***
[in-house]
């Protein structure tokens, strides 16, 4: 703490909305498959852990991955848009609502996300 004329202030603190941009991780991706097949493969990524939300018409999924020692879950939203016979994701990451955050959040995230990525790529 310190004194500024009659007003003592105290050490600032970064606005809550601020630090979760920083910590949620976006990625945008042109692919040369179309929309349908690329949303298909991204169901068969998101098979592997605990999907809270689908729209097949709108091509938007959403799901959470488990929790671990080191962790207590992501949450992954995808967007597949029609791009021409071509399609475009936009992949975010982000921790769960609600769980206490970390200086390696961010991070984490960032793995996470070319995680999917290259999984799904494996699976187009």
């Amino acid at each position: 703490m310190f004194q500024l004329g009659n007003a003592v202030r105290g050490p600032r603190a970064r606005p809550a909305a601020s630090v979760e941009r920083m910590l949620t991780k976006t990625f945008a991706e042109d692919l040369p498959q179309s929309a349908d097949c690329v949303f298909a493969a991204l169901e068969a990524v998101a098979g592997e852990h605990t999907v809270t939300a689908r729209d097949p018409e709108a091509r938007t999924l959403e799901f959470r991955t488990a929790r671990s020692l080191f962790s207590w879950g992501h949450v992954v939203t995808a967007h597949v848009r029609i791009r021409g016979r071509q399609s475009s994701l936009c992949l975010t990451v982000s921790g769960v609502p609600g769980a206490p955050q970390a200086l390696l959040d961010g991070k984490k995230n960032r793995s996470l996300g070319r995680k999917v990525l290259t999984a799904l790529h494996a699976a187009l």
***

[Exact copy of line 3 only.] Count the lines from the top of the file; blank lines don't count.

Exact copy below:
């Amino acid at each position: 703490m310190f004194q500024l004329g009659n007003a003592v202030r105290g050490p600032r603190a970064r606005p809550a909305a601020s630090v979760e941009r920083m910590l949620t991780k976006t990625f945008a991706e042109d692919l040369p498959q179309s929309a349908d097949c690329v949303f298909a493969a991204l169901e068969a990524v998101a098979g592997e852990h605990t999907v809270t939300a689908r729209d097949p018409e709108a091509r938007t999924l959403e799901f959470r991955t488990a929790r671990s020692l080191f962790s207590w879950g992501h949450v992954v939203t995808a967007h597949v848009r029609i791009r021409g016979r071509q399609s475009s994701l936009c992949l975010t990451v982000s921790g769960v609502p609600g769980a206490p955050q970390a200086l390696l959040d961010g991070k984490k995230n960032r793995s996470l996300g070319r995680k999917v990525l290259t999984a799904l790529h494996a699976a187009l």